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Why should I research a company? 

  • It is a critical factor in evaluating candidates for a position.
  • It provides evidence of interest and enthusiasm.
  • The knowledge gained will create a common base between you and the interviewer for questions and discussion.

What types of information should I gather? 

  • How long has the company been in business?
  • What is the company's mission?
  • What does it value and where it it going? Do these match your goals?
  • What do they do and who do they do it for?
  • Who are their major competitors?
  • Are they a growing company? If so, what areas?
  • What is the company's reputation in the industry?
  • What divisions or subsidiaries do they own?
  • Where are their locations, specifically the headquarters?
  • How many employees do they have and how do sales compare to the competition?
  • How much are they worth?
  • What are the current projects, product lines or developments? What is next?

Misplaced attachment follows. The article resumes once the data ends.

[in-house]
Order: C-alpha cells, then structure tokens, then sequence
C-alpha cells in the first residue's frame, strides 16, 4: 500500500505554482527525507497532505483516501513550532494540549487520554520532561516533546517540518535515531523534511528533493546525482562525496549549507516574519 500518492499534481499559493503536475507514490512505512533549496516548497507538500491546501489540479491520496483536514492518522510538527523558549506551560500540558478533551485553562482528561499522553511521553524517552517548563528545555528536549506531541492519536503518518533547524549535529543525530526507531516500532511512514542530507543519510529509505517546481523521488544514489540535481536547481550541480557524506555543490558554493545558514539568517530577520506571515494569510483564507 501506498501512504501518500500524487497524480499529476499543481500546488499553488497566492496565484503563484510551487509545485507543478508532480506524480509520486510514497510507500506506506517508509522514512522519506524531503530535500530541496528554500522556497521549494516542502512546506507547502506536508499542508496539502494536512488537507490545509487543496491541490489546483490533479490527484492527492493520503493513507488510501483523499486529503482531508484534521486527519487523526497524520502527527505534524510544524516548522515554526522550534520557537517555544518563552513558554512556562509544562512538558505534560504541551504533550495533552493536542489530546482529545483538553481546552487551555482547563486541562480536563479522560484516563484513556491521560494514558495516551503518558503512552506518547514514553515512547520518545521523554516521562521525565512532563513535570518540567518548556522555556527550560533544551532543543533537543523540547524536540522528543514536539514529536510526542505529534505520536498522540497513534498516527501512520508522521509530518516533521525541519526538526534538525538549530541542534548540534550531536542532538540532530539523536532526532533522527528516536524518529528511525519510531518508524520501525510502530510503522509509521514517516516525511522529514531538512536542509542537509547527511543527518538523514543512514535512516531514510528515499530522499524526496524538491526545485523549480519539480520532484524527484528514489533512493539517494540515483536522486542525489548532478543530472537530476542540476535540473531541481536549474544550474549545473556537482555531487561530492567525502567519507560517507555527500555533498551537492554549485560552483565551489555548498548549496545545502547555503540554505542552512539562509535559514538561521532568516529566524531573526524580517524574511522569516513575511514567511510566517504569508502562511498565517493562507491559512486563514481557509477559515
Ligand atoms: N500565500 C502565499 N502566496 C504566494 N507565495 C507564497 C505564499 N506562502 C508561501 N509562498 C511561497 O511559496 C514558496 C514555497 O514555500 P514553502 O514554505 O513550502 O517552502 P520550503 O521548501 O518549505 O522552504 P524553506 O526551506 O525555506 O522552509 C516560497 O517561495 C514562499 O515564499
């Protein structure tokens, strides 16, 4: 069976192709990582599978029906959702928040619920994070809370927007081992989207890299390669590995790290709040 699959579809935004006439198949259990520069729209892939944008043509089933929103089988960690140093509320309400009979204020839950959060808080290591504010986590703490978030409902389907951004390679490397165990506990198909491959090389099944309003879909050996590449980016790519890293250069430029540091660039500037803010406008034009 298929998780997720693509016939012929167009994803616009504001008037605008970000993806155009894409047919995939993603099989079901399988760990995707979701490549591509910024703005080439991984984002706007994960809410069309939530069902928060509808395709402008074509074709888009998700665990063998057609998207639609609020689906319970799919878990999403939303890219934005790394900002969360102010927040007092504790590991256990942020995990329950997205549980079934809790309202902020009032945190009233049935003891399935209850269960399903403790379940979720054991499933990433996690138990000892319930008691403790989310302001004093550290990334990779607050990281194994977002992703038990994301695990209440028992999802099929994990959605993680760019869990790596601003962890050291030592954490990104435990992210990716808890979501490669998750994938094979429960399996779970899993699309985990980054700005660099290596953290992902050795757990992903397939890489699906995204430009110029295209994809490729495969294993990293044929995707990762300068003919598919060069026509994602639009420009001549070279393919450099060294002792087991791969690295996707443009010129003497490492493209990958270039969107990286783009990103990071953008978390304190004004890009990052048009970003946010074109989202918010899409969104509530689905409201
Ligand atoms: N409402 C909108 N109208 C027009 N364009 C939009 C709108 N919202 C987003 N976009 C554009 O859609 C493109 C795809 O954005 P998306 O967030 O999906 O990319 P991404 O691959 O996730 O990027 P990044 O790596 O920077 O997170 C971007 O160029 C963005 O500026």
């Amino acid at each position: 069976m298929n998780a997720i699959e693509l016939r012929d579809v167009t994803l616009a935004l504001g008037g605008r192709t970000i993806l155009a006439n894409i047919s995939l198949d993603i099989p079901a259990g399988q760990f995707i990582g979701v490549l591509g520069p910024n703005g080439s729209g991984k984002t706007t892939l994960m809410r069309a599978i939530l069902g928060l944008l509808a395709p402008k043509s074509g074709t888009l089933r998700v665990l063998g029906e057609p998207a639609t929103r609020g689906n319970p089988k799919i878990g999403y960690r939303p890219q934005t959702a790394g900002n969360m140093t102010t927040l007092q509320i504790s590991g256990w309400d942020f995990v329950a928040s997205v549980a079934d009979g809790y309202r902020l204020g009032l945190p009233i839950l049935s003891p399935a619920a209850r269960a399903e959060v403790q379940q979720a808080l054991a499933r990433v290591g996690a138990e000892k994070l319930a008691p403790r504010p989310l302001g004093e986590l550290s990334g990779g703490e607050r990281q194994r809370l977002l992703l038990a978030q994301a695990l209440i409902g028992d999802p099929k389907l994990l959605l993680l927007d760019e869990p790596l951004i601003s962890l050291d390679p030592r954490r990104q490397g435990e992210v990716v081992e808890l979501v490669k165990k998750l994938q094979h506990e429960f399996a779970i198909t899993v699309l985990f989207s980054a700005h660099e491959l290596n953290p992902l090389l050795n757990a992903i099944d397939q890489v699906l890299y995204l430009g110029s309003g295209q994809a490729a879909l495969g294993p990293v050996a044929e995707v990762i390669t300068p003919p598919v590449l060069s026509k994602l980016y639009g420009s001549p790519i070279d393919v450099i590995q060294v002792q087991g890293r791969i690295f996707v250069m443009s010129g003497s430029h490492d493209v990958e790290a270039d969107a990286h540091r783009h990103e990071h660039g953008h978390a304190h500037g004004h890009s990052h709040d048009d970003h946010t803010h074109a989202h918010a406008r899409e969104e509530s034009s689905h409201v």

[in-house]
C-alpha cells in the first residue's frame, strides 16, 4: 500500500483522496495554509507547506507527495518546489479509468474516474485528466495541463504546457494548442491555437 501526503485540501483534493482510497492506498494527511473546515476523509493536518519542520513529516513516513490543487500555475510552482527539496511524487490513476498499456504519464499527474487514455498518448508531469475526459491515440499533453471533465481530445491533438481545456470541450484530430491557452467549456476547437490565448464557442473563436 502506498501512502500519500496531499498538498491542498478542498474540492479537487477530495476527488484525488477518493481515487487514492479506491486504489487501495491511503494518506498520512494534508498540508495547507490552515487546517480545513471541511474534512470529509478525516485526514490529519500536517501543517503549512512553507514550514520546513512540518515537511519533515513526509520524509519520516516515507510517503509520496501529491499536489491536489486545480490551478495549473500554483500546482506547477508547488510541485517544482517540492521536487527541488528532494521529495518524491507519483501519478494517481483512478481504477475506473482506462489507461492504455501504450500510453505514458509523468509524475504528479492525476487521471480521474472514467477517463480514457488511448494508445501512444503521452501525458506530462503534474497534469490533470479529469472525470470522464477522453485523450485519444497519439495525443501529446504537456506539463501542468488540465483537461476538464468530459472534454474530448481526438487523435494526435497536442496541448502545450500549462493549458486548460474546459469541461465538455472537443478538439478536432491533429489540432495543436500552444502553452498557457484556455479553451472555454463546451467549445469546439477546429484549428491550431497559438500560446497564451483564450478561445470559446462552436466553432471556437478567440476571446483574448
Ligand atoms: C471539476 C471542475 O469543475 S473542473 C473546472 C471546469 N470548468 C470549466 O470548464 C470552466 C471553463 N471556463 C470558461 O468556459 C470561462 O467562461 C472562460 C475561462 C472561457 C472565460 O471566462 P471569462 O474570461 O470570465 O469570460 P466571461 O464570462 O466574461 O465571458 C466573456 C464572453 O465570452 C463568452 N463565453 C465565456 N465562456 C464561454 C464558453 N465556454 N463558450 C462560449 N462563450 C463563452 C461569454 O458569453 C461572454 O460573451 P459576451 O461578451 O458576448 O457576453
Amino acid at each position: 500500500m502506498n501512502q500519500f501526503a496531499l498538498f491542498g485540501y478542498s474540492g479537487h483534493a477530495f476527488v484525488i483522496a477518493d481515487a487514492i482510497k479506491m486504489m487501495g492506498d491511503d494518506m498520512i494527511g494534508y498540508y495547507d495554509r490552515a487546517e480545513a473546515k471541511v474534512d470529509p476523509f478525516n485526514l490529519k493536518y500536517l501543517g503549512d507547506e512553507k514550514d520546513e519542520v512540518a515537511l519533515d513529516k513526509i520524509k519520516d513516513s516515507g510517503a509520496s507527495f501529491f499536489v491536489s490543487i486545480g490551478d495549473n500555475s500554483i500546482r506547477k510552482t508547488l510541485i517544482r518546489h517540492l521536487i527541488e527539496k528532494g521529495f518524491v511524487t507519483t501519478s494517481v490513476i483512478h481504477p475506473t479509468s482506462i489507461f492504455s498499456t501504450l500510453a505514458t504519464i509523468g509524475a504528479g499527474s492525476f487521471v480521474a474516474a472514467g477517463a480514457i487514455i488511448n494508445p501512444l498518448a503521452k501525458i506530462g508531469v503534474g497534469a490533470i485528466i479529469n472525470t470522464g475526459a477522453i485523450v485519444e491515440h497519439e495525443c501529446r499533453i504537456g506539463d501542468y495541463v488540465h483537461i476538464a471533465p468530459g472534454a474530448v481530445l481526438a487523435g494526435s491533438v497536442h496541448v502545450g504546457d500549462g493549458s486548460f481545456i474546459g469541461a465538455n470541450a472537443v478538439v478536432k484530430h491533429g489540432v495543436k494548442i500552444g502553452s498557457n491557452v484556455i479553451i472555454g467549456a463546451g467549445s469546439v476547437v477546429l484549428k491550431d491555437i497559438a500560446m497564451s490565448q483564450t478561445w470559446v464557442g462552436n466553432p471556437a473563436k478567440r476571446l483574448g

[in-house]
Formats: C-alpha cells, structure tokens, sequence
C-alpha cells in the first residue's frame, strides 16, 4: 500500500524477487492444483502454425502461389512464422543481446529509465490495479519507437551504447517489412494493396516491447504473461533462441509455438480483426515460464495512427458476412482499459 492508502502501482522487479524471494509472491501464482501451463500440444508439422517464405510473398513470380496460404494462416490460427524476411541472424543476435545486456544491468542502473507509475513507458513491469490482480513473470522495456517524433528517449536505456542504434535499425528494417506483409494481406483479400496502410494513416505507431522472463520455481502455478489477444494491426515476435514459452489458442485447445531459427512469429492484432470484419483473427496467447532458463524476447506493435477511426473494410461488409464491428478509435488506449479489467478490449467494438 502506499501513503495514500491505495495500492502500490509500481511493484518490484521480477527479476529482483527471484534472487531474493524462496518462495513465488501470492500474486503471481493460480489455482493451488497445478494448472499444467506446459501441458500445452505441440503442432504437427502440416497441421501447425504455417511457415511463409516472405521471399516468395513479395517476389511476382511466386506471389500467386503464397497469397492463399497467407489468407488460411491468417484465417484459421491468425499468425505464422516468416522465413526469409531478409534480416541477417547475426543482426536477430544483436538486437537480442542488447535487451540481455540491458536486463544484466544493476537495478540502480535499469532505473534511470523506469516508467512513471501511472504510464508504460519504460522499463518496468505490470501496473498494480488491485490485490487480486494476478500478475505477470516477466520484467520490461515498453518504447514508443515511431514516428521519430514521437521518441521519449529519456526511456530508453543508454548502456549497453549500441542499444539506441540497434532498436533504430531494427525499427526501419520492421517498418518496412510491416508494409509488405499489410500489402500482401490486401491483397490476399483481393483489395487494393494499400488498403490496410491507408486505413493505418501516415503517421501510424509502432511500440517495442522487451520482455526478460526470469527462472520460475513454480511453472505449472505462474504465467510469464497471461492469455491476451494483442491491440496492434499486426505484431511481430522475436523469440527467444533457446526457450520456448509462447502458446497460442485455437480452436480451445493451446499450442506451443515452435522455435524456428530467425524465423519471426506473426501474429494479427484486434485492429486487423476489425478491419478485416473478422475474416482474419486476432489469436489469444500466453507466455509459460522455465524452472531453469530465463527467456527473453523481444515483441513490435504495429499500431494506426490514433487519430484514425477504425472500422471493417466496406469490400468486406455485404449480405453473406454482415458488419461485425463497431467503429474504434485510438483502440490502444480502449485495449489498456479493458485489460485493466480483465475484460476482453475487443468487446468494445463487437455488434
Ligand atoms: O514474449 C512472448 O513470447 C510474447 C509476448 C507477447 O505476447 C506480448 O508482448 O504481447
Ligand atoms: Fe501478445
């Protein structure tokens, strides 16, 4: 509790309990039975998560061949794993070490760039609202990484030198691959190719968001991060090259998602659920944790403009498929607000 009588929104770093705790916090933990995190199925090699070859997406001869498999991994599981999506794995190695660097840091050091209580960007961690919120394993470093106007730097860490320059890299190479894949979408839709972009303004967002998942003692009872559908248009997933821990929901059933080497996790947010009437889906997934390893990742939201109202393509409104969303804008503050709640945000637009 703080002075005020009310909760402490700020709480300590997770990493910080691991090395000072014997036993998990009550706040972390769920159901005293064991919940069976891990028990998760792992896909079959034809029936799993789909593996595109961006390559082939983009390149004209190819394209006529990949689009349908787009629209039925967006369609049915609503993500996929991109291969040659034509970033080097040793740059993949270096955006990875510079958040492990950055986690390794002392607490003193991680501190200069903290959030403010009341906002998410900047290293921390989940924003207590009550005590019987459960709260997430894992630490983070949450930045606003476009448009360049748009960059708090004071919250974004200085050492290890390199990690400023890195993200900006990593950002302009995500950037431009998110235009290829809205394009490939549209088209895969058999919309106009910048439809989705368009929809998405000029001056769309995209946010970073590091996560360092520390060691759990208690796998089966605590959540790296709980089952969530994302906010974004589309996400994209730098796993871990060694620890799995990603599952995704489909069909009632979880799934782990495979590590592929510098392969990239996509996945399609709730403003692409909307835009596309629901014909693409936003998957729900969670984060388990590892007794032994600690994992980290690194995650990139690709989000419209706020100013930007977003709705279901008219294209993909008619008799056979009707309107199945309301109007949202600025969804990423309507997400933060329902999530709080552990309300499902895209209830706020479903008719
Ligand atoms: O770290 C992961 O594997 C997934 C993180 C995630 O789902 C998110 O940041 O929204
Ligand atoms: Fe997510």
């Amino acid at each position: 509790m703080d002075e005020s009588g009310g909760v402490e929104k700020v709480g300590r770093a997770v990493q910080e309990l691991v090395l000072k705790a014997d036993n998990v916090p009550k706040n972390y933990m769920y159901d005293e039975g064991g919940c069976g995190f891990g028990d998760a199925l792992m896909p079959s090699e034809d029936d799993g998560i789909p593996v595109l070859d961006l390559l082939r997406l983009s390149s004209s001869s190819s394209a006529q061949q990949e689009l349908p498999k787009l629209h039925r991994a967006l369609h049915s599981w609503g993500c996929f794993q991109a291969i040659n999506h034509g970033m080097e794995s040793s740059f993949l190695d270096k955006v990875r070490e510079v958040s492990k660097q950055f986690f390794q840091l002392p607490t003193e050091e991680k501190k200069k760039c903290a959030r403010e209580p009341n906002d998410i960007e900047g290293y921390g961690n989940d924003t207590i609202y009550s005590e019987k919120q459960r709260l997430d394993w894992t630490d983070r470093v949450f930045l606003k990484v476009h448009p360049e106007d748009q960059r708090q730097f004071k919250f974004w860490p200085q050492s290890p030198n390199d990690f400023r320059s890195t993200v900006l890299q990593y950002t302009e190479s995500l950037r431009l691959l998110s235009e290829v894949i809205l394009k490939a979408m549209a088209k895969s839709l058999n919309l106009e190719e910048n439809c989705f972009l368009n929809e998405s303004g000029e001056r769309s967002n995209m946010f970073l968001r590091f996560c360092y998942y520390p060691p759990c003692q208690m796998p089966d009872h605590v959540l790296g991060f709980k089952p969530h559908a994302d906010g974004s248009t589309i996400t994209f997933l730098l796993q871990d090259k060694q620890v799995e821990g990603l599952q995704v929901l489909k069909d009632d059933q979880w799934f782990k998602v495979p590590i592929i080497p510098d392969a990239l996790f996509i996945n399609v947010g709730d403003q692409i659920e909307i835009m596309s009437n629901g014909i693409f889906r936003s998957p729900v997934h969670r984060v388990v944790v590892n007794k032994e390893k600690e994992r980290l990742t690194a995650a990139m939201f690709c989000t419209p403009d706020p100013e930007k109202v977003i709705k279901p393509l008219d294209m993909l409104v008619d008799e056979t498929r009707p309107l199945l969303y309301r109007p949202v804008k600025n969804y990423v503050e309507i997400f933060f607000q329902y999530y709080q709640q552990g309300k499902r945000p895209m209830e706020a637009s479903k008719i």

Where can I gather this information? 

  • Internet resources provided by the organization will provide you with one-sided positive information. Review these outside resources to get a well-rounded view of the organization:
  • Directories can be found at most public, college, university, and business libraries. In many urban areas, the Chamber of Commerce and governmental agencies publish local directories:
    • Standard & Poor's Register of Corporations
    • Dunn & Bradstreet Million Dollar Directory
    • Moody's Industrial Manual
    • Directory of Corporate Affiliations
    • Who Owns Whom: North American Edition
  • Periodicals along with any other local papers are good to research where the company might have plants, divisions, headquarters, etc.
    • The Wall Street Journal
    • The Pittsburgh Business Times
    • Business Week
    • National Business Employment Weekly
    • U.S. News and World
    • Barron's
    • Commercial and Financial Chronicle
    • Bank and Quotation Record
  • Networking with relatives, friends, family, and acquaintances. Some of them may work in you field of interest or know someone who does. They can provide you with "inside information" on organizations, and may pass on job openings as they become available.
  • Visit the Bailey Library Resource Page



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